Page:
The attacks exposed the Pakistani government’s patronage of and control over Lashkar, a militant group that has served as Islamabad’s proxy in the longtime conflict with India over the disputed border region of Kashmir. Successive governments have also long supported or tolerated the Afghan Taliban and other Islamist groups, a circumstance underscored by the 2011 killing of Osama bin Laden at his hideout in the Pakistani city of Abbottabad, less than a mile from a major military academy.
The Mumbai investigation provided extensive new evidence of the partnership between Lashkar and the powerful Inter-Services Intelligence Directorate, or ISI, of Pakistan. The FBI arrested a Pakistani-American businessman, David Coleman Headley, who confessed to conducting undercover reconnaissance in India. Headley was an operative of both Lashkar and the ISI, and he testified that they jointly designed, financed and directed the plot, intending to kill Americans and Jews as well as Indians.
An ISI officer known only as Major Iqbal served as Headley’s intelligence handler, overseeing his missions and helping select targets, according to case files. Headley identified his superior within Lashkar as Sajid Mir, a veteran militant who was charged with coordinating the plot. Phone intercepts recorded Mir’s calls from a high-tech command post in Karachi as he talked to a hostage in Chabad House, then ordered one of the gunmen to shoot the woman in the head.
Even before the al Qaeda attacks of Sept. 11, 2001, U.S. officials consistently subordinated their concerns about Pakistan’s ties to militants to other bilateral issues, including containment of the country’s nuclear weapons program. The Trump administration, like those of Presidents George W. Bush and Barack Obama, has focused primarily on urging Pakistan to act against the so-called Haqqani network — a Taliban group based in the country — and other Taliban groups that fight U.S. and Afghan troops from bases in Pakistani border areas.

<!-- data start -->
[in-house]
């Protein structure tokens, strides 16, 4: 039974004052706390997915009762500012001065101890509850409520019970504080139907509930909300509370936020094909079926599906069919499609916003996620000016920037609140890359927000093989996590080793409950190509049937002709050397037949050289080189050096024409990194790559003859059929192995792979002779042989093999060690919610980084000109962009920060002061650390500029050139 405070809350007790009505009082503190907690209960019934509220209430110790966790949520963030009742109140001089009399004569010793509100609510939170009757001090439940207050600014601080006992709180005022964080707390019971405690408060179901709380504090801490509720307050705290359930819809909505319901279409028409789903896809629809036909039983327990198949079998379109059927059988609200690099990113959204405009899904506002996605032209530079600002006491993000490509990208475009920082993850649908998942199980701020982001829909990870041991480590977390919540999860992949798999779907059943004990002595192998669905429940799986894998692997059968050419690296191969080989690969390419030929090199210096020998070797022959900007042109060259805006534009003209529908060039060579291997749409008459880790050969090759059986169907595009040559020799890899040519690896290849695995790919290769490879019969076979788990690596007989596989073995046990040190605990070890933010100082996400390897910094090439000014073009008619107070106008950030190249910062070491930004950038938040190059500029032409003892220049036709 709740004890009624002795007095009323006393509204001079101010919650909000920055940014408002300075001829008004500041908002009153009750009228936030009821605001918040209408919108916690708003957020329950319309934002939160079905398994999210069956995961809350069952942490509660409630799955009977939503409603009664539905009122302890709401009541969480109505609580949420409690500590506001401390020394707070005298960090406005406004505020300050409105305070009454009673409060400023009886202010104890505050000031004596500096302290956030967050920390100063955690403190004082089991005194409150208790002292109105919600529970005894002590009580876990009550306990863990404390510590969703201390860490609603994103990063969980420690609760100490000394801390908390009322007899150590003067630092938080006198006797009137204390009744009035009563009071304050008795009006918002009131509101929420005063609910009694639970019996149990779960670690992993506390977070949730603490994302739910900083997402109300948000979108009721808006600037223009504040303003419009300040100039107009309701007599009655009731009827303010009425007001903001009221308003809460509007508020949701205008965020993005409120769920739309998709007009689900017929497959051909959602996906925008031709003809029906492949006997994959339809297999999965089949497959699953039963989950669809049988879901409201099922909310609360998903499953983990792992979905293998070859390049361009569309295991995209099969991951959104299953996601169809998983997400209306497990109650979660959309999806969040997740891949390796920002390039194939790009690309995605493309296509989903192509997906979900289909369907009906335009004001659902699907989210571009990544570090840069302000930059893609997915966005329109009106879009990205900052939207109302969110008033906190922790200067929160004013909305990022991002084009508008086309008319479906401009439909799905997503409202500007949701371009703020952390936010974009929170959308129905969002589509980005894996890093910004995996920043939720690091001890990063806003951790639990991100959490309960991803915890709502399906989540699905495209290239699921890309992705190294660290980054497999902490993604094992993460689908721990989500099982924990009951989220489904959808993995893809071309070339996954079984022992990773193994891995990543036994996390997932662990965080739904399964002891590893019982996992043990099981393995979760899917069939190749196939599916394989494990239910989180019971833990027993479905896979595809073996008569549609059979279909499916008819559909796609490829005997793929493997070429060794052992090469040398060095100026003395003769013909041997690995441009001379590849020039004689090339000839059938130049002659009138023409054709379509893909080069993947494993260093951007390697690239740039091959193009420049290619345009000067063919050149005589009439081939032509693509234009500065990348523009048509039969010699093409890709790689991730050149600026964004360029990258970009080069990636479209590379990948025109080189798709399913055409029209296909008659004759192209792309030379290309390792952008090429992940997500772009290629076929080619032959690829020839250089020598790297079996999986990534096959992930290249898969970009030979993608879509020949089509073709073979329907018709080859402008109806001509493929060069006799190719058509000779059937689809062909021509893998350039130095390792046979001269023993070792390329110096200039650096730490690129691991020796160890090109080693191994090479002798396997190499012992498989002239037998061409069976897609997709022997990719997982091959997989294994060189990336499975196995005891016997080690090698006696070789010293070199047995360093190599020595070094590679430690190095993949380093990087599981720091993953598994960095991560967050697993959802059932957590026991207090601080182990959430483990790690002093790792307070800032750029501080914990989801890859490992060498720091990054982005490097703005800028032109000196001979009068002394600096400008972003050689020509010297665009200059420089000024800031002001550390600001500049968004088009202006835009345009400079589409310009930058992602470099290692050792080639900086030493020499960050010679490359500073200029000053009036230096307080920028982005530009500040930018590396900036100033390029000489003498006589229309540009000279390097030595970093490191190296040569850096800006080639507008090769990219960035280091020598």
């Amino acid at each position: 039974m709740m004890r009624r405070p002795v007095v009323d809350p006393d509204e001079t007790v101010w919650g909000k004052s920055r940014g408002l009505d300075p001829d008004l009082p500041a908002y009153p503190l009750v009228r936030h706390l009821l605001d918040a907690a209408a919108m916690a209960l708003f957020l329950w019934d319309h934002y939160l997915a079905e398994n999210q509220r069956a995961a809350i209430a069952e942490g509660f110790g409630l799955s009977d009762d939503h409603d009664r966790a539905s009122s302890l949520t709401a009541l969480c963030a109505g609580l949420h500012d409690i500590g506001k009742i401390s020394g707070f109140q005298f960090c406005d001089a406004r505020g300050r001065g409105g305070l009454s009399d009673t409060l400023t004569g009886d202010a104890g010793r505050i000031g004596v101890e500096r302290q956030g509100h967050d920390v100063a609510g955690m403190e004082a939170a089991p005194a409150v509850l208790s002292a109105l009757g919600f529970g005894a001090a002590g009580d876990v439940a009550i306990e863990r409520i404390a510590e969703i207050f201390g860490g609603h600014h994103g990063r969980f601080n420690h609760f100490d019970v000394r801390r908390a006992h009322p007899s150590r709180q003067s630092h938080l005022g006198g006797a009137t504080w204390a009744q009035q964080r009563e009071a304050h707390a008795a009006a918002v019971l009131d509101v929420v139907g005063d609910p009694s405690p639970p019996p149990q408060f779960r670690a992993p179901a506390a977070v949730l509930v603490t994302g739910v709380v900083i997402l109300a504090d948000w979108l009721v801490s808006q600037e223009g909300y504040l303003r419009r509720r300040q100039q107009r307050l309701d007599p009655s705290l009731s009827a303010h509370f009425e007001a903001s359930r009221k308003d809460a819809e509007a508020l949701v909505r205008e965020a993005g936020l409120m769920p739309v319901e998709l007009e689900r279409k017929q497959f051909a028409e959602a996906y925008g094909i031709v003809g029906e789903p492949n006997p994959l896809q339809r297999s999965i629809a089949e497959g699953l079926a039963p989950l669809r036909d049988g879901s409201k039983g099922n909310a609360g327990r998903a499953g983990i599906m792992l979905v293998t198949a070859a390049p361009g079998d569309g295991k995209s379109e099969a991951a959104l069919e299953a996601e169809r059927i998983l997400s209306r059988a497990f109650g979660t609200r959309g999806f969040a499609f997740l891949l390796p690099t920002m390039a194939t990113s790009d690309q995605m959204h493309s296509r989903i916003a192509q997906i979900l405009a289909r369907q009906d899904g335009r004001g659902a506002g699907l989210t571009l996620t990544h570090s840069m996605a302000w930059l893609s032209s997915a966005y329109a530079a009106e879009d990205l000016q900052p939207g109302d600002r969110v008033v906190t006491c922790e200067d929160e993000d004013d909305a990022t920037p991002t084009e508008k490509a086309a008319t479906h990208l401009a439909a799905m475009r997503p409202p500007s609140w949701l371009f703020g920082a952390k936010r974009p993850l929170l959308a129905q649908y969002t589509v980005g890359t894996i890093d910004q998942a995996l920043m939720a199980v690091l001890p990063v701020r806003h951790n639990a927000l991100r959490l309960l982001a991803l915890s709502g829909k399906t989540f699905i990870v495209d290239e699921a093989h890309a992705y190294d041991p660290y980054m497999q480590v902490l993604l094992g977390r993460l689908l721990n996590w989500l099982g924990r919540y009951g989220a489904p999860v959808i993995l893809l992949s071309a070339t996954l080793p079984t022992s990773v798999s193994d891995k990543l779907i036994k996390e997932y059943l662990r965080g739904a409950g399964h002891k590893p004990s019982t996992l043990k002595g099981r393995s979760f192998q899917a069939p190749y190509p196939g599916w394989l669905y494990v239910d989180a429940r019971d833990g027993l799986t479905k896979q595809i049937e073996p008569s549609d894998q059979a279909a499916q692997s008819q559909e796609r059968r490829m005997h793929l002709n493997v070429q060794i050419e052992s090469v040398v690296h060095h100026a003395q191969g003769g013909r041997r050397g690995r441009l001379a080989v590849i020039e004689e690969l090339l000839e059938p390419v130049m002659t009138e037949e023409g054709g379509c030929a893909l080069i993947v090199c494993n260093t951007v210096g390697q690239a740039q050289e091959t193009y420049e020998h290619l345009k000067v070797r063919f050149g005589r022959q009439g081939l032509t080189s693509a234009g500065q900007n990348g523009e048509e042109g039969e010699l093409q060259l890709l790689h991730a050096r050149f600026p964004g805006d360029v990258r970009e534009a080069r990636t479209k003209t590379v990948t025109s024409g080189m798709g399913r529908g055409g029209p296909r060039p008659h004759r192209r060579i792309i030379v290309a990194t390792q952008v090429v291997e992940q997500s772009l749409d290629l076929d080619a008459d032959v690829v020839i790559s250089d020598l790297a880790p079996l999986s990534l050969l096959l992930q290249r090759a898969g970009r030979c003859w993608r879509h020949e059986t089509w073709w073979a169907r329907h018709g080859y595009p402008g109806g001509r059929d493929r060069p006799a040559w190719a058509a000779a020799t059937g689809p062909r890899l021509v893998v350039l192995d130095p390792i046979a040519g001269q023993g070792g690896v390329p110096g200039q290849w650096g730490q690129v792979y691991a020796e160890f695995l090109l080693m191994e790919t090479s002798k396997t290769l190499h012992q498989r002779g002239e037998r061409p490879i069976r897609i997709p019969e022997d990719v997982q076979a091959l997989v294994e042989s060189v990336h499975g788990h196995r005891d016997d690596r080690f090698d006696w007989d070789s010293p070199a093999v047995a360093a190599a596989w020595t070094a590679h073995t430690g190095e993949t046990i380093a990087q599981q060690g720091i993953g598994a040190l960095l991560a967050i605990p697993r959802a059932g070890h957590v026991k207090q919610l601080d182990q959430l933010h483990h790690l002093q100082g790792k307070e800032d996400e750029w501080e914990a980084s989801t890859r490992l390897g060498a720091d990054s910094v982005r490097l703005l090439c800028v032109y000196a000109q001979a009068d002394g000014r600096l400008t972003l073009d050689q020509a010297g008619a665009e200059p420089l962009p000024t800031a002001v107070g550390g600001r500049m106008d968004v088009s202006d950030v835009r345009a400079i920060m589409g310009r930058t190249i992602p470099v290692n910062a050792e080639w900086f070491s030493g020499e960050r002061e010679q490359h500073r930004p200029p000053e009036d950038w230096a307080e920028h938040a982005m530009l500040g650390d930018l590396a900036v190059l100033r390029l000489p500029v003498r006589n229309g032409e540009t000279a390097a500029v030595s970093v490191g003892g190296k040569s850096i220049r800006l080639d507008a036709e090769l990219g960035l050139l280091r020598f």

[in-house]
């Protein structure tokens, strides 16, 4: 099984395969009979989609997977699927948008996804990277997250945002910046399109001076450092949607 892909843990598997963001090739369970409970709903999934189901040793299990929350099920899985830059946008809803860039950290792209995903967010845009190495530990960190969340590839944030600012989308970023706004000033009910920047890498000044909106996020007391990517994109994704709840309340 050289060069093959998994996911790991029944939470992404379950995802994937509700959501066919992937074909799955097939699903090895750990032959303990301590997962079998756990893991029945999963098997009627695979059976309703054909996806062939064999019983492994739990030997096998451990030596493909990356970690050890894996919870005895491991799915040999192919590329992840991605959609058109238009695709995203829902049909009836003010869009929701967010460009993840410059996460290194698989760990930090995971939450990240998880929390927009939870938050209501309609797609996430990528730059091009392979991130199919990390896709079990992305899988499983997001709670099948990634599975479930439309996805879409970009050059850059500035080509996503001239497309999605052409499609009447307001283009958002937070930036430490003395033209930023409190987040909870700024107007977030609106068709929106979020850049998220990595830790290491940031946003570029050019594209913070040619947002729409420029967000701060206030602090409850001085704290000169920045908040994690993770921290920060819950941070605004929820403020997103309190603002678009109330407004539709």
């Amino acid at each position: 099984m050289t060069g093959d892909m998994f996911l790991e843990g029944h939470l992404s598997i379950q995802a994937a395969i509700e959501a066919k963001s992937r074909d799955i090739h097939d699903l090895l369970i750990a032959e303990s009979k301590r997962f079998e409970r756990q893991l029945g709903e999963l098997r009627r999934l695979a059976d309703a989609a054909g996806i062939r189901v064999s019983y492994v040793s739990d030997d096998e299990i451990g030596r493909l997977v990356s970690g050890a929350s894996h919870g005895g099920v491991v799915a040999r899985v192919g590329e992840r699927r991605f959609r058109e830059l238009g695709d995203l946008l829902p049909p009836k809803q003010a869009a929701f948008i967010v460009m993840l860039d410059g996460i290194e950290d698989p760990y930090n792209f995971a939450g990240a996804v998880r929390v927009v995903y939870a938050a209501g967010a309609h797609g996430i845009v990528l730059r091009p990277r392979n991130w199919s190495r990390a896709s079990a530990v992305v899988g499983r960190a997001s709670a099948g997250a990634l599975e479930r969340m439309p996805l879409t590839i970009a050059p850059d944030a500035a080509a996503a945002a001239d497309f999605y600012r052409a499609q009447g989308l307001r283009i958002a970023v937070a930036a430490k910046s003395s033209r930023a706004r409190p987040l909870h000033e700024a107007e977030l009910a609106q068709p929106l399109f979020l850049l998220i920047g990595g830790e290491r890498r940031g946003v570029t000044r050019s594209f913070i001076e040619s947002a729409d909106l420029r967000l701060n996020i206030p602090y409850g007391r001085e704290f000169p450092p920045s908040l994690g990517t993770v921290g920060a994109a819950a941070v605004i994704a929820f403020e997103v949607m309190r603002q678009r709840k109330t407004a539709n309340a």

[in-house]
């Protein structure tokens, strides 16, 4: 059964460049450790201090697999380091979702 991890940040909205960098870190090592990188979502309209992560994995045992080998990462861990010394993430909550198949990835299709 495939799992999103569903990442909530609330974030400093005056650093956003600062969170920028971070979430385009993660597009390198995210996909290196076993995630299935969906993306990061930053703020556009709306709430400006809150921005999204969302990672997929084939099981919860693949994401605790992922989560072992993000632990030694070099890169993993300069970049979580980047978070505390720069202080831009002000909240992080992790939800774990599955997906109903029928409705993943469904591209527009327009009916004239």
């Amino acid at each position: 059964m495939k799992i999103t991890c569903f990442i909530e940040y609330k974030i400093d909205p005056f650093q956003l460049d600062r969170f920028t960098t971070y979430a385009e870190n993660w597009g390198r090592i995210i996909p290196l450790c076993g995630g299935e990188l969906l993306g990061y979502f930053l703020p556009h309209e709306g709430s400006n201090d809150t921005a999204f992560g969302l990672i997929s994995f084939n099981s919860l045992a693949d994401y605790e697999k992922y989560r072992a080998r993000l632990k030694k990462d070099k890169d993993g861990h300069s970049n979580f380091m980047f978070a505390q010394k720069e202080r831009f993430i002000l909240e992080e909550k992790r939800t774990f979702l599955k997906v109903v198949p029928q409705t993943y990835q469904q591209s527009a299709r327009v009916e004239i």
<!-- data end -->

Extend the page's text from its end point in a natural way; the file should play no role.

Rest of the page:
Following the Mumbai attacks, the Obama administration pressed Pakistan to crack down on Lashkar. Chicago prosecutors indicted Major Iqbal in the murders of the American victims, making him the first serving ISI officer to face U.S. terrorism charges. Pakistan responded by arresting the chief of Lashkar’s military operations, but it took no known action against Major Iqbal, Mir or others accused of planning and directing the attacks. In addition to those indicted in Chicago, U.S. counterterror agencies have assisted an Indian investigation in which prosecutors have charged more than two dozen suspects.
Publicly, the Islamabad government denied any role in the attacks and questioned whether Major Iqbal even existed. But behind the scenes, U.S. officials said, the ISI moved him to a new unit and promoted him to the rank of colonel. Mir, meanwhile, remains “incredibly active” in Lashkar operations, one national security official said.
Pakistan has continued to protect the suspects not only to preserve its relationship with the militant group it sees as a bulwark in its operations in India and Afghanistan, but to shield itself from embarrassment or sanction and to safeguard sensitive information that they might reveal if arrested, counterterrorism officials and experts on the region said.